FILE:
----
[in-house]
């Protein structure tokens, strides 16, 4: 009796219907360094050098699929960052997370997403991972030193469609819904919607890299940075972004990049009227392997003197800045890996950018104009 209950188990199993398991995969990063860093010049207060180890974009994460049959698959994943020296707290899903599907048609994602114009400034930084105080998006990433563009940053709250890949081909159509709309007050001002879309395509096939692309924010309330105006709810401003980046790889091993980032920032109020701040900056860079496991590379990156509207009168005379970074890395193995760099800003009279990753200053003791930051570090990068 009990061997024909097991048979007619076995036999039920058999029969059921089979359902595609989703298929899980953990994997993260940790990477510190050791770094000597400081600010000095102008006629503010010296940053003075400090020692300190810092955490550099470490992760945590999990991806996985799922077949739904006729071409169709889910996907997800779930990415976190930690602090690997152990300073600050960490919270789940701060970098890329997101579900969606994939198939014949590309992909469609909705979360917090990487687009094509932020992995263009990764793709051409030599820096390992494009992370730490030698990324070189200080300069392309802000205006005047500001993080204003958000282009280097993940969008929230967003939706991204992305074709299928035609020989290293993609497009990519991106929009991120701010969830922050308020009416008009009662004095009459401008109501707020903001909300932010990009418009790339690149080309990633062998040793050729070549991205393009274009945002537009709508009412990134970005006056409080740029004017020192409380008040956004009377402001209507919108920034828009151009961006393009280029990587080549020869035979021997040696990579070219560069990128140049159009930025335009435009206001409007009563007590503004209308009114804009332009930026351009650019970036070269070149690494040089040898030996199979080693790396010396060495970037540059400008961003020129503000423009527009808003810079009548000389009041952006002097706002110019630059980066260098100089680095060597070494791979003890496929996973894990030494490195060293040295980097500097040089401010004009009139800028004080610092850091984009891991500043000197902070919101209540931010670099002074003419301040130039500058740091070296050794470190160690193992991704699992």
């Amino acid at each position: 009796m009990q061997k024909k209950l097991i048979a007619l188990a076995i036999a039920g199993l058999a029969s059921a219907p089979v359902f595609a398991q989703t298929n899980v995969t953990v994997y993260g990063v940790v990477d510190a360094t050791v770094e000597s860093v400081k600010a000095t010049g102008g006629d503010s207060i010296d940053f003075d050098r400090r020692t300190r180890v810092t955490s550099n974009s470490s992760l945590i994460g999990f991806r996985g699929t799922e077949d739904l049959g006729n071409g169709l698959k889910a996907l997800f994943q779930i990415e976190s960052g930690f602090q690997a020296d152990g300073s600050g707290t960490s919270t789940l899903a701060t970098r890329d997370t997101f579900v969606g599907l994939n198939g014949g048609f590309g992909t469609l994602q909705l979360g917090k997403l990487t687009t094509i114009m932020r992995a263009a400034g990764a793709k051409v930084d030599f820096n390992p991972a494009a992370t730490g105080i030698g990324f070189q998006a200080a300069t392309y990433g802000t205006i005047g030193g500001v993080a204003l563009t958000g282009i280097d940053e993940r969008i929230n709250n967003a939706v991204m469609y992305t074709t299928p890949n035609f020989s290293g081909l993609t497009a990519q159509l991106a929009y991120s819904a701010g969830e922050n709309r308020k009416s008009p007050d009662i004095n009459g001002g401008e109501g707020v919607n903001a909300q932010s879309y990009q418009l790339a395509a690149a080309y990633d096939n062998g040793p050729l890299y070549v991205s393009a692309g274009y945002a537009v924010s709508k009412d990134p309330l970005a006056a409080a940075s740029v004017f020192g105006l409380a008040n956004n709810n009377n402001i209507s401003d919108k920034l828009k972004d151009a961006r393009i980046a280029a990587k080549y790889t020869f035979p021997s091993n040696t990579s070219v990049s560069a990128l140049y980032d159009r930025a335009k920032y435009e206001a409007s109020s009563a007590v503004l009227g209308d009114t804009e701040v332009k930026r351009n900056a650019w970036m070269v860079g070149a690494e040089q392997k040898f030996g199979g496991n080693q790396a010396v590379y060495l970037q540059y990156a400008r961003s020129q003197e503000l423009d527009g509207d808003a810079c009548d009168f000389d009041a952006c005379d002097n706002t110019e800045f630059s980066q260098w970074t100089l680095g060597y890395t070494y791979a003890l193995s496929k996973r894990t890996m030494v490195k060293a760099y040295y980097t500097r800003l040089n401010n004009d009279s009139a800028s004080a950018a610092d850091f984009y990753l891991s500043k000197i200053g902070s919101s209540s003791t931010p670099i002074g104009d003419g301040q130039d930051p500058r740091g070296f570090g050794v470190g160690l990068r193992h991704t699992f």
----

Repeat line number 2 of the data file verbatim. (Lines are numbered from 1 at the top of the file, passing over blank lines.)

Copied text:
């Protein structure tokens, strides 16, 4: 009796219907360094050098699929960052997370997403991972030193469609819904919607890299940075972004990049009227392997003197800045890996950018104009 209950188990199993398991995969990063860093010049207060180890974009994460049959698959994943020296707290899903599907048609994602114009400034930084105080998006990433563009940053709250890949081909159509709309007050001002879309395509096939692309924010309330105006709810401003980046790889091993980032920032109020701040900056860079496991590379990156509207009168005379970074890395193995760099800003009279990753200053003791930051570090990068 009990061997024909097991048979007619076995036999039920058999029969059921089979359902595609989703298929899980953990994997993260940790990477510190050791770094000597400081600010000095102008006629503010010296940053003075400090020692300190810092955490550099470490992760945590999990991806996985799922077949739904006729071409169709889910996907997800779930990415976190930690602090690997152990300073600050960490919270789940701060970098890329997101579900969606994939198939014949590309992909469609909705979360917090990487687009094509932020992995263009990764793709051409030599820096390992494009992370730490030698990324070189200080300069392309802000205006005047500001993080204003958000282009280097993940969008929230967003939706991204992305074709299928035609020989290293993609497009990519991106929009991120701010969830922050308020009416008009009662004095009459401008109501707020903001909300932010990009418009790339690149080309990633062998040793050729070549991205393009274009945002537009709508009412990134970005006056409080740029004017020192409380008040956004009377402001209507919108920034828009151009961006393009280029990587080549020869035979021997040696990579070219560069990128140049159009930025335009435009206001409007009563007590503004209308009114804009332009930026351009650019970036070269070149690494040089040898030996199979080693790396010396060495970037540059400008961003020129503000423009527009808003810079009548000389009041952006002097706002110019630059980066260098100089680095060597070494791979003890496929996973894990030494490195060293040295980097500097040089401010004009009139800028004080610092850091984009891991500043000197902070919101209540931010670099002074003419301040130039500058740091070296050794470190160690193992991704699992």